The reactor is impressive, but it's one of those hinged builds that has to sit onto a base, and never really anchors down.  The four leaning columns help in this regard, but it's not seated enough to stay put when you are moving that component of the playset around...in the end it's really background anyway, so it's not a huge deal.  Again, many, many slopes and arches in order to enclose it...which is a little bit of drudgery, but looks good when completed.
The third unit is a garage for the Batmobile, and a landing pad for the Bat-Copter on top.  I don't recall ever seeing in the show exactly where the Bat-Copter was kept, but this works nicely for the playset.  The Copter itself is a nice touch; I thought I wouldn't end up liking it nearly as much as I did.  Oh, and the dome is printed, so THANK YOU Lego for that.
My problem was the garage part for the Batmobile...I should point out that I did this build in one afternoon, and I'm sure I was getting weary of tan slopes and wedges.  They shorted me a tile piece, and apparently gave me an extra of something else, but that's not my concern here.  I probably won't be alone in complaining about the OUTSIDE of this component...to me, it should look like a cave, with lots of underbrush around it, complete with KEEP OUT sign or whatever it was...you know what I mean [NOTE: I may have been thinking of the "GOTHAM CITY 14 MILES" one].  Like the show.  Instead, the opposite side has the exact same facade that the front does.  The reason for this, admittedly, is so that the playset can be laid out in the opposite direction as the second photo shows.  You could have Wayne Manor on the right, and the other parts to the left.  They show you this in the manual;  I just don't see the need for it.  It would have been much, much better to wall in the reactor (yes, even though it would mean more rocks and tan), and then decorate the exit area for the Batmobile.  Then the entire outside of the playset would be as detailed as the front of Wayne Manor....but I don't want to complain too much!
The third vehicle is a motorcycle with sidecar.  Nothing fancy, but included for completeness.  You can park it to the side of the Batmobile.
Now let's get to the minifigures!
All are amazing, and almost every one has an alternate face.  At first I thought that Dick Grayson should have the "short legs," but that would require Robin to have them too, and he needs to be able to sit down!  The printing on the minifigures is extraordinary.  Some details, like the Joker's pinstripe pants, are even side-printed!  And why no Batgirl? Well, I think this is the "1966" Batcave, so she wouldn't be around yet.  I suppose it leaves an opening for a future set?
There is a rumor that Mr. Freeze is planned to come out later in a polybag, so anything's possible.  By the way, the Penguin does have the short legs, as he has before.  And I can't say enough about Caesar Romero's visible moustache!! Well done! All we are missing are the exclamatory sound effects:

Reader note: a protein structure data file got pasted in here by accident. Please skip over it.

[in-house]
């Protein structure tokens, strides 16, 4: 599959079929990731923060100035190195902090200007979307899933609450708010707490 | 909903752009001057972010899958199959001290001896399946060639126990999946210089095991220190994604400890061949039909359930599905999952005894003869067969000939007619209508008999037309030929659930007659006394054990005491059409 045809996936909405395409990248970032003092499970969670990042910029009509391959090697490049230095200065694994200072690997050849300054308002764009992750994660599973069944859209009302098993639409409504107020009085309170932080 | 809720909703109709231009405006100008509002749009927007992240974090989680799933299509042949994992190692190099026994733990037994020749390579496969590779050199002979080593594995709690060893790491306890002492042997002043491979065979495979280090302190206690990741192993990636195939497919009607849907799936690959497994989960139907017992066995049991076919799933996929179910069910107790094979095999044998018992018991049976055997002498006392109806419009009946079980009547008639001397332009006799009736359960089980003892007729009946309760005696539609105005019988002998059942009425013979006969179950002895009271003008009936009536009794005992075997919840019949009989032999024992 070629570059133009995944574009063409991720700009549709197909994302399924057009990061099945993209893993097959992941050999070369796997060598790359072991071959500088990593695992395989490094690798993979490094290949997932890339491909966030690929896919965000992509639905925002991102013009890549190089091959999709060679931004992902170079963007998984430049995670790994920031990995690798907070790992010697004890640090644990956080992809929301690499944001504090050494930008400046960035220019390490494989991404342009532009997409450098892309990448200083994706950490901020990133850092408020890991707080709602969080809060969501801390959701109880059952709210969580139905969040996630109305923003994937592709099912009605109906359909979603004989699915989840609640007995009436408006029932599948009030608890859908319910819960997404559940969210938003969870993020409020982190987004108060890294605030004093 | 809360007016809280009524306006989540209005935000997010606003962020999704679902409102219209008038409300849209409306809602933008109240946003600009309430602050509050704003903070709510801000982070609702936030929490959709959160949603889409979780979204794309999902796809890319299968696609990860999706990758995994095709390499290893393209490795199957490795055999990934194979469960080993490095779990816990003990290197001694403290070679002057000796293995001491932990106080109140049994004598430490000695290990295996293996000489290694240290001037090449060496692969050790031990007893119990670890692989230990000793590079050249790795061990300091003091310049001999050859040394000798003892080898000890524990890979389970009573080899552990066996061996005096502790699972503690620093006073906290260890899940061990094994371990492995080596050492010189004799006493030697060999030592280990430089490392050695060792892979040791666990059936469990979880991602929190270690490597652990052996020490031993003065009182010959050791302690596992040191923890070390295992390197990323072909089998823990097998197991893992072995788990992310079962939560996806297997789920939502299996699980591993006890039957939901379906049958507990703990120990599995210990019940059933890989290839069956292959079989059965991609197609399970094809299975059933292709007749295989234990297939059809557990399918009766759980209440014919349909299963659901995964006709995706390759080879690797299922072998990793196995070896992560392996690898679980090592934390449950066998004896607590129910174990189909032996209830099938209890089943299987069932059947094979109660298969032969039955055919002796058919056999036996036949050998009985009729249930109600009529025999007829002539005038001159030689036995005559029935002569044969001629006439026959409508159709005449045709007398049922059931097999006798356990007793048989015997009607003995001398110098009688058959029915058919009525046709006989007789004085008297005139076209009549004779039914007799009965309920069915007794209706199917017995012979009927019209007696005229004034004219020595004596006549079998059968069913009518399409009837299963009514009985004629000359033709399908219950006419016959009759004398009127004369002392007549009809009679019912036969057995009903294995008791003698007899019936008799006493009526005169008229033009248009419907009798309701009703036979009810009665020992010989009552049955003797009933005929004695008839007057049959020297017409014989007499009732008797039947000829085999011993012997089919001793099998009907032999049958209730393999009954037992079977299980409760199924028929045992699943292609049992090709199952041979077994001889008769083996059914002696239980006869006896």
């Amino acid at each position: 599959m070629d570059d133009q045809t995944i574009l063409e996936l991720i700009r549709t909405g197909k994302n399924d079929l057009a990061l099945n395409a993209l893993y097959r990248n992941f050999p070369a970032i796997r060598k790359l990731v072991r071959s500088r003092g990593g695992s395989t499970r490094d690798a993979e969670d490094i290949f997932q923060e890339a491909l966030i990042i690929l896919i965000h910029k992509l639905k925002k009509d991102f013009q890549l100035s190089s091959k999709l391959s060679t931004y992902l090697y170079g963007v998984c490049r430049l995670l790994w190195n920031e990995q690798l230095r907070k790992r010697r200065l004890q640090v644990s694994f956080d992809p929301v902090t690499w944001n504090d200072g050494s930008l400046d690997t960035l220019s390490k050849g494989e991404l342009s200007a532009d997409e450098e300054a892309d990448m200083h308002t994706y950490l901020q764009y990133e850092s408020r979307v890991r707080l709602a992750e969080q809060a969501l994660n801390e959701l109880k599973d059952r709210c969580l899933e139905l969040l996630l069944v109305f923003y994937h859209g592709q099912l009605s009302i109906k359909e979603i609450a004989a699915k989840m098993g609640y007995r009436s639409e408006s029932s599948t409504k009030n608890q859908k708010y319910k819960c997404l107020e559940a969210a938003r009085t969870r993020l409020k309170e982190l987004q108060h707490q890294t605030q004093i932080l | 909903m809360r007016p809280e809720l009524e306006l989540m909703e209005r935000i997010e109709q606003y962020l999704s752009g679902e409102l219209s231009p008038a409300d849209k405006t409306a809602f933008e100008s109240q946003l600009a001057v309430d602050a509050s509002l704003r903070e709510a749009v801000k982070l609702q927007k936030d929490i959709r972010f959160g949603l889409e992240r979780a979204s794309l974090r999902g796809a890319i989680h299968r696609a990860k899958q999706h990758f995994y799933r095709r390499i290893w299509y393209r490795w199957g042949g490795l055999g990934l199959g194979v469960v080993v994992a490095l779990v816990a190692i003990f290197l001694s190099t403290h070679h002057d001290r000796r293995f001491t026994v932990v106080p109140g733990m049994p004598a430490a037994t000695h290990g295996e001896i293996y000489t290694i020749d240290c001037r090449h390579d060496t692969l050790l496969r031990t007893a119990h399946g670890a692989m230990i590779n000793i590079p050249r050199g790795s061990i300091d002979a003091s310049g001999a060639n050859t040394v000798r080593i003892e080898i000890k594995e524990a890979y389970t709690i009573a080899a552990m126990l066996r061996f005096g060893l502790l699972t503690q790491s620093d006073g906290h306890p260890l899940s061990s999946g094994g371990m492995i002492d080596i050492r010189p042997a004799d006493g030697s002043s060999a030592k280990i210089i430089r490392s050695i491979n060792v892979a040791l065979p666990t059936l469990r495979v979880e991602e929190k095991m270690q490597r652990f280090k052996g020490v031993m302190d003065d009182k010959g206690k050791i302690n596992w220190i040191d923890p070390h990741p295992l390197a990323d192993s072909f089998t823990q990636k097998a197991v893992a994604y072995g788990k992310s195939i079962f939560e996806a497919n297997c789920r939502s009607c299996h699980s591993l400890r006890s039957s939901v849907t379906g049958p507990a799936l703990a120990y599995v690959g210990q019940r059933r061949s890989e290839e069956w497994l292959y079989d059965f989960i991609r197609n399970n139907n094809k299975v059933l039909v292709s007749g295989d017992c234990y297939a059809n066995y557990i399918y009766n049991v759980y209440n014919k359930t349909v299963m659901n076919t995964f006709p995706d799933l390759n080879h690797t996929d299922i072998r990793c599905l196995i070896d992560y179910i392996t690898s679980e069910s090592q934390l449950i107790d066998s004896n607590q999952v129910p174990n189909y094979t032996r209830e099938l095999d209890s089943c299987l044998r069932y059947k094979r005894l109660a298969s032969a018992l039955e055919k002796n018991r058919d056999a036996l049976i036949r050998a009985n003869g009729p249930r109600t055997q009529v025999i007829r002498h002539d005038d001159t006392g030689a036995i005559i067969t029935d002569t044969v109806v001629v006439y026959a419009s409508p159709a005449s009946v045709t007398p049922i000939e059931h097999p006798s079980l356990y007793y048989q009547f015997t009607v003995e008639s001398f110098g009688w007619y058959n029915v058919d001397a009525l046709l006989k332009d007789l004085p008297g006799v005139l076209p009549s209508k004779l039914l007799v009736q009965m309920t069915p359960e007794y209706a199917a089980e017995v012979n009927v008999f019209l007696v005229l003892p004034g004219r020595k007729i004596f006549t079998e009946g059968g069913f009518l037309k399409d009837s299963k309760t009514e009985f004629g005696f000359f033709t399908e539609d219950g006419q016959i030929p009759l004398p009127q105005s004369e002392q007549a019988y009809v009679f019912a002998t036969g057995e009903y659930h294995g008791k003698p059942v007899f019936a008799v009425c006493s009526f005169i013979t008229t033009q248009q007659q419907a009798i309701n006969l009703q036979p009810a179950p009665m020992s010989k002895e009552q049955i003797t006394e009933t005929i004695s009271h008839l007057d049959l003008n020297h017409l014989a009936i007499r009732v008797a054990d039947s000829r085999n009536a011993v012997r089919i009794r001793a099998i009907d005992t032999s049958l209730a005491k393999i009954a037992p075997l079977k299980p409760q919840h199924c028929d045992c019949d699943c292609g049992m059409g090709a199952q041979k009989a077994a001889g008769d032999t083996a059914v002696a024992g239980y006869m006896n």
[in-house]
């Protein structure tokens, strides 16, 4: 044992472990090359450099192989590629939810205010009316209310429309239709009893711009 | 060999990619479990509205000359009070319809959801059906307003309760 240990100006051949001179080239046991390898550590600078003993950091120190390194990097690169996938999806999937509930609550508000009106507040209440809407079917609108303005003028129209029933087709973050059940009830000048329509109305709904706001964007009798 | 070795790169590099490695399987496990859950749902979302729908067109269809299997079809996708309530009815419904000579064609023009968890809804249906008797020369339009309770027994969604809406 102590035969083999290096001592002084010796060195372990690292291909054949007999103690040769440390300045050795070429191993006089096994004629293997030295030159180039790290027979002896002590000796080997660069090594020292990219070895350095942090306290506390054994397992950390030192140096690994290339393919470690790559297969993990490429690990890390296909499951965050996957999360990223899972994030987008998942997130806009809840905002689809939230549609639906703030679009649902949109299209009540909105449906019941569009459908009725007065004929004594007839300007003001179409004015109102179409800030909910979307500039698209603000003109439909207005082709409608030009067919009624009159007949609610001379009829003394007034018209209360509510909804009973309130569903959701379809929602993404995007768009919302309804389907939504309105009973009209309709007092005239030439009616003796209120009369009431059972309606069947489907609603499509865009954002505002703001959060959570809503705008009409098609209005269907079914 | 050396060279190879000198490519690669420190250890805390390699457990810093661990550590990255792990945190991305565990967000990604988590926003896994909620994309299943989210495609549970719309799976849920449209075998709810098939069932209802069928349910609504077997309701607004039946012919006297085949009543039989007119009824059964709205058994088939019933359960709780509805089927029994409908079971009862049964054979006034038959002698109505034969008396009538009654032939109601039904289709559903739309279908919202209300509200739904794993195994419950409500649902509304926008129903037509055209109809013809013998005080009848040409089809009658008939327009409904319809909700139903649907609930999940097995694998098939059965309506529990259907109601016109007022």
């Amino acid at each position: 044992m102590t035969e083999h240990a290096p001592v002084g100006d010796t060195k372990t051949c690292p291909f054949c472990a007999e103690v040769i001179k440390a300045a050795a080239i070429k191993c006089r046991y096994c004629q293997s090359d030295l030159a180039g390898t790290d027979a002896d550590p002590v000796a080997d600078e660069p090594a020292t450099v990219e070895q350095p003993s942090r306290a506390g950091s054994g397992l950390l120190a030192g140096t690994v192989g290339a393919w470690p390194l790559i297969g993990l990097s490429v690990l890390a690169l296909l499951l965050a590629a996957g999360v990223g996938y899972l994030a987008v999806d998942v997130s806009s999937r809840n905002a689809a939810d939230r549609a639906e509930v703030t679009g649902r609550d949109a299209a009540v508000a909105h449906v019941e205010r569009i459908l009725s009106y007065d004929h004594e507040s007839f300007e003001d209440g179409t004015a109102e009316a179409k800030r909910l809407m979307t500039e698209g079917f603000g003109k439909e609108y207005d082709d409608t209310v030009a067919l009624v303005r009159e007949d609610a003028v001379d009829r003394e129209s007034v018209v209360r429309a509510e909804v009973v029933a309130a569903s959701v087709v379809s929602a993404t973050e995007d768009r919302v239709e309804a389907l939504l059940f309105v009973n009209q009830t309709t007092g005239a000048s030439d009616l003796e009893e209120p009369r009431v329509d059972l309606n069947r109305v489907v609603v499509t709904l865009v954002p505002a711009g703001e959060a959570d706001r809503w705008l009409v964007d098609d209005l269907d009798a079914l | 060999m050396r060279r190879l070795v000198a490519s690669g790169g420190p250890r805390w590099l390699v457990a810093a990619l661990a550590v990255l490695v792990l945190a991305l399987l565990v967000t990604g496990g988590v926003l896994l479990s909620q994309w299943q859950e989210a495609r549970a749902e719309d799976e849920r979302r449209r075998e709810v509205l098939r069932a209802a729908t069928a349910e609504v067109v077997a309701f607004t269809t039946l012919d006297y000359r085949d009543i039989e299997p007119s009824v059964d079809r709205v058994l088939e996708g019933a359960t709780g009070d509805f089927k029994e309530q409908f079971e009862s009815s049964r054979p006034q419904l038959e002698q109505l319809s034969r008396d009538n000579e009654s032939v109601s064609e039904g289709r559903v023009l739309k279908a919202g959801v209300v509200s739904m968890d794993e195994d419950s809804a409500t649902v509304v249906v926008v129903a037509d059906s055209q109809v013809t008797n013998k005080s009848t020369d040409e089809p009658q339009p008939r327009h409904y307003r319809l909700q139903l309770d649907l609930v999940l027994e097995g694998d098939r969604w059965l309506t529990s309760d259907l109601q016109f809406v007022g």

Like that.  While $270 is quite a pretty penny for this set, I ordered as soon as it became available, as it was my most-wanted set this year, and that's saying something.  I am very thrilled with it, and congratulations to Lego for a bang-up job! 
Now here is the label sheet, and like I said, my main reason for scanning it is to provide door decals for the previous Batmobile:
Before we go, here are a couple of photos I took while having fun with some parts from the 6" action figures:


"What Is Wrong?" from HOW DO WE KNOW (1946)

I will often buy antique school books.  I find them hard to resist.  If I stumble on one old enough, or--especially if the artwork has that amazing style and color that just doesn't exist in printed material today--it's an insta-purchase.  Here is one that actually came from the storage building treasure-trove of my late uncle.  I'm not sure where he got it, but it has a grocery store-type price tag on it labeled "MEAT."  That sets the tone nicely for what is to follow.

The book, called HOW DO WE KNOW, is from 1946, and it is apparently a "science lite" type of gradeschool book. It's packed with paintings and text about going outside and observing things, playing, and that sort of stuff.  It's been on my shelf a couple of years, and the other day I decided to flip through it...and found this very interesting couple of pages.

This section is called "What Is Wrong?" and is exactly what it sounds like, but the artwork quickly becomes a study in surrealism. I think lots of these paintings would make a good album cover, or backgrounds for a really fun CD booklet.  Enjoy!

I don' t know about you, but that frog terrifies me.
I must confess I have stared at the final picture for quite a while...the best I can come up with is that the stork/crane has the wrong feet, but they ended on a weird note here.